By Dr. Aimee Lischke of Total Family Care of Winston-Salem

Summertime is often considered a time for slowing down. School’s out, there are fewer extracurricular activities and generally the pace is relaxed. However, it is also a time for travel, whether to the beach, the mountains, or more exotic getaways. Because Dr. Hilton and I have seven kids between us (four for me, three for Dr. Hilton), we understand that traveling with kids of any age can seem daunting for those who are in charge of planning and packing for the family. Here are some ideas that we hope help you dodge the trouble spots this summer!


Take AND USE age-appropriate sunscreen. It doesn’t help if it stays in the suitcase! Mom and Dad – set a good example! If you wear sunscreen every time, chances are your kids will as well. The American Academy of Pediatrics (AAP) recommends sunscreen use for children of all ages. Infants under 6 months should have only small amounts applied to faces and other limited exposed areas.

Allergy to sulfa drugs? Try PABA-free sunscreen to avoid cross-reactivity causing rash, increased sunburn or itching.

Always wear hats (preferably wide-brimmed, to protect faces, necks and ears!) and encourage your kids to wear lightweight clothing that covers as much skin as possible. Rash guards are a great way to protect kids’ skin and look cool doing it!

Avoid sun exposure from 10am – 4pm when UV rays are strongest. If you must be out during those hours, look for shade or bring a beach umbrella. Babies love pop-up beach tents!

If you do experience sunburn, applying aloe vera gel that has been chilled in the cooler or refrigerator is very soothing. Anti-inflammatory medications such as ibuprofen decrease irritation and swelling under the skin. Severe sunburn resulting in blisters or severe pain usually requires medical attention.

Beating Swimmer’s Ear (or Otitis Externa)

Brand name SwimEar (sold over the counter for approximately $6) helps dry the water that gets trapped in little ears where bacterial and fungal infections can grow. Simply apply 4-5 drops in the affected ear after swimming. Or, make your own version of SwimEar with equal parts rubbing alcohol and white vinegar in a dropper bottle.

Ear plugs to keep water from getting into the ear are helpful for little ones who have tubes in their ears. Speak with your doctor about the brand or shape of plugs he/she prefers.

If you or your child experience tenderness to the ear, or pain when pulling up on the outside of the ear, an infection might be the culprit. Though not life threatening, these infections can be very painful. It would be worth a trip to an urgent care, or a call to your family doctor or pediatrician!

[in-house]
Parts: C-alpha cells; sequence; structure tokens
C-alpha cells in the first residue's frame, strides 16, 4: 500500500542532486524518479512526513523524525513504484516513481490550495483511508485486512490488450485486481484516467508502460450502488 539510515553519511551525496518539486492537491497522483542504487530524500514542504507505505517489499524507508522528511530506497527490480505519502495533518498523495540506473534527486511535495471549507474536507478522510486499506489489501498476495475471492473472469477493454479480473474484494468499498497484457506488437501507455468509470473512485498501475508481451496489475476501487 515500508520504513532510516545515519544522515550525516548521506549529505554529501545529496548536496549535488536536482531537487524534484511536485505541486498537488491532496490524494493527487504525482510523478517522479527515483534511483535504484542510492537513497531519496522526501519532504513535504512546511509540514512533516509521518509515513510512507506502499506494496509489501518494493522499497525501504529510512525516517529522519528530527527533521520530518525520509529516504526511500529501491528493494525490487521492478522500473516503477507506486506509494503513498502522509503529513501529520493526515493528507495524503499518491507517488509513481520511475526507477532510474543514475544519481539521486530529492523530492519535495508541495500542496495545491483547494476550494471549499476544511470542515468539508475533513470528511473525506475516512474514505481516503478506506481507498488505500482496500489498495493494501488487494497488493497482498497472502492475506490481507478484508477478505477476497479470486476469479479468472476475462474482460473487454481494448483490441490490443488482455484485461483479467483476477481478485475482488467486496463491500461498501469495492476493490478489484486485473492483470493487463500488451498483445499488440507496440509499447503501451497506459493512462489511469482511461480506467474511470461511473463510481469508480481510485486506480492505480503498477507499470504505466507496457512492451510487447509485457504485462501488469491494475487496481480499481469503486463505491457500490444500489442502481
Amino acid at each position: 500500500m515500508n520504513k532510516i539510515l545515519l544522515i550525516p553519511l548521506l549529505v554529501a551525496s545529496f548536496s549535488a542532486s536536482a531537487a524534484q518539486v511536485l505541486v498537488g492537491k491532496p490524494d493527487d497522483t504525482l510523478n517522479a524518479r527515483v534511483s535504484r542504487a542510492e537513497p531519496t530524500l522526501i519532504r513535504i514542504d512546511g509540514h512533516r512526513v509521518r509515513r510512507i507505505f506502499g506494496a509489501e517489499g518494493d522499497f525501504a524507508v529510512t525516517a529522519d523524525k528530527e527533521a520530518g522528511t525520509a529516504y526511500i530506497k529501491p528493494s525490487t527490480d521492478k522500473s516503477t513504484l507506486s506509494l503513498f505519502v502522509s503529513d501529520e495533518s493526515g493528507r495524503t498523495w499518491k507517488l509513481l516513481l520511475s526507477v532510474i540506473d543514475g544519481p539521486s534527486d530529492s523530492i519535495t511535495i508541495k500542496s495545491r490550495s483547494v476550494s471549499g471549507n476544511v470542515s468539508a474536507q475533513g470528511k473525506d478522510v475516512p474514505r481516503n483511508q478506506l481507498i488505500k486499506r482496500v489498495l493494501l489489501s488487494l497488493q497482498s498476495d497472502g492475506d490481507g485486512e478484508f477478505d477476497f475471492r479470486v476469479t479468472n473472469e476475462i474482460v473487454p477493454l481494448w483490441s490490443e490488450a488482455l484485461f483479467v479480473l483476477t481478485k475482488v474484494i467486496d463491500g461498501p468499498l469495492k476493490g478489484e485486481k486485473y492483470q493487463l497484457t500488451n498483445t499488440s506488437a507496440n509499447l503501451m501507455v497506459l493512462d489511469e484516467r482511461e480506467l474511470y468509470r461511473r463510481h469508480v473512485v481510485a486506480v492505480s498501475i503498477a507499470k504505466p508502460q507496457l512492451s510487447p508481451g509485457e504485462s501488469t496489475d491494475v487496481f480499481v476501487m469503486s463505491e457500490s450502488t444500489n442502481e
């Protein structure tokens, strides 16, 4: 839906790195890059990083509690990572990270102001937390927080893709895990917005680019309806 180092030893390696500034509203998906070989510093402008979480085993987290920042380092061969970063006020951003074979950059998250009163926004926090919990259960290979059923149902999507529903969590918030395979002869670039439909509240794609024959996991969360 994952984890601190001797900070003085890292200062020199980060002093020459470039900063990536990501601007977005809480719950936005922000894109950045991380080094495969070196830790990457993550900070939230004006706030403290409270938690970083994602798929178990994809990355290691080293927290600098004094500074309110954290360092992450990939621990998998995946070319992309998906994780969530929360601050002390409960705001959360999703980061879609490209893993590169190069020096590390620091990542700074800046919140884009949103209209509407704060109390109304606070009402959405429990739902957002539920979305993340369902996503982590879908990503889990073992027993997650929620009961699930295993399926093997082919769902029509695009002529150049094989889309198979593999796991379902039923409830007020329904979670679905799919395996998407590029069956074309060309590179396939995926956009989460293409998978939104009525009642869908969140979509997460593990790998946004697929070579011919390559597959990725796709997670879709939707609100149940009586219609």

Jelly Fish, Sting Rays and Horseshoe Crabs, Oh My!

Please seek medical attention immediately. Some of the species off the coast of North Carolina can cause serious skin infections if not immediately attended to!


Sunscreen is still a must!

And watch out for bugs!
Of particular concern are ticks, which transmit several illnesses such as Rocky Mountain Spotted Fever and Ehrlichiosis. Travel to the New England states raises the risk for Lyme Disease (much less common in North Carolina).

As a precaution, line the kids up after every hike, bike trip, or rafting trip to do tick checks. Leave no crack or crevice unseen! Ticks that transmit infection are very small (often as small as the head of a pin) and can be missed easily. Check the groin, underarms, and ears!

Another bug common in North Carolina is the mosquito, which can sometimes transmit West Nile Virus, a disease that can cause severe flu-like illness and meningitis/encephalitis (inflammation of the brain).

Avoid exposure to the ticks and mosquitoes that cause these illnesses by covering exposed skin and using insect repellent with high DEET content. The American Academy of Pediatrics recommends DEET containing products with concentrations up to 30% for all ages EXCEPT INFANTS UNDER 2 MONTHS who should not have DEET exposure at all.

Combination sunscreen and DEET products are not recommended, as repetitive application required for sunscreen can lead to over-exposure to DEET.


Airplane pressure changes can cause significant ear discomfort in infants and toddlers. What mom traveling with young children hasn’t been afraid of having her child(ren) disrupt the whole plane? Pressurizing the Eustachian tubes can reduce the pain, and the noise level! Pacifiers, nursing, chewing gum, or sippy cups can be helpful. For older children and adults, a product called EarPlanes (brand name ear pressure relief earplugs sold over the counter for about $6 per pair) can do the trick. They are not reusable, so if you plan to use these, be sure to buy a pair for each take-off and landing!

However and wherever you travel, remember to keep everyone hydrated. In short, have fun, create memories, and keep everyone happy and healthy! Are we there yet?????

At Total Family Care, our dedicated physicians, physician assistant, nurse practitioners and staff care for patients of all ages – pediatric, adolescent and adult. Working on behalf of our patients, we focus on prevention and education, coordinating care with specialists when needed. As aCornerstone Health Care Practice, we offer patients online and mobile access to their secure medical records through the MyCornerstone Patient Portal. Requesting prescription refills, viewing results and communicating with your doctor has never been easier! Total Family Care is committed to helping our patients reach their optimal health and providing every patient with an exceptional experience. Total Family Care . . . because that’s what we do!

*Sponsored by Cornerstone Health Care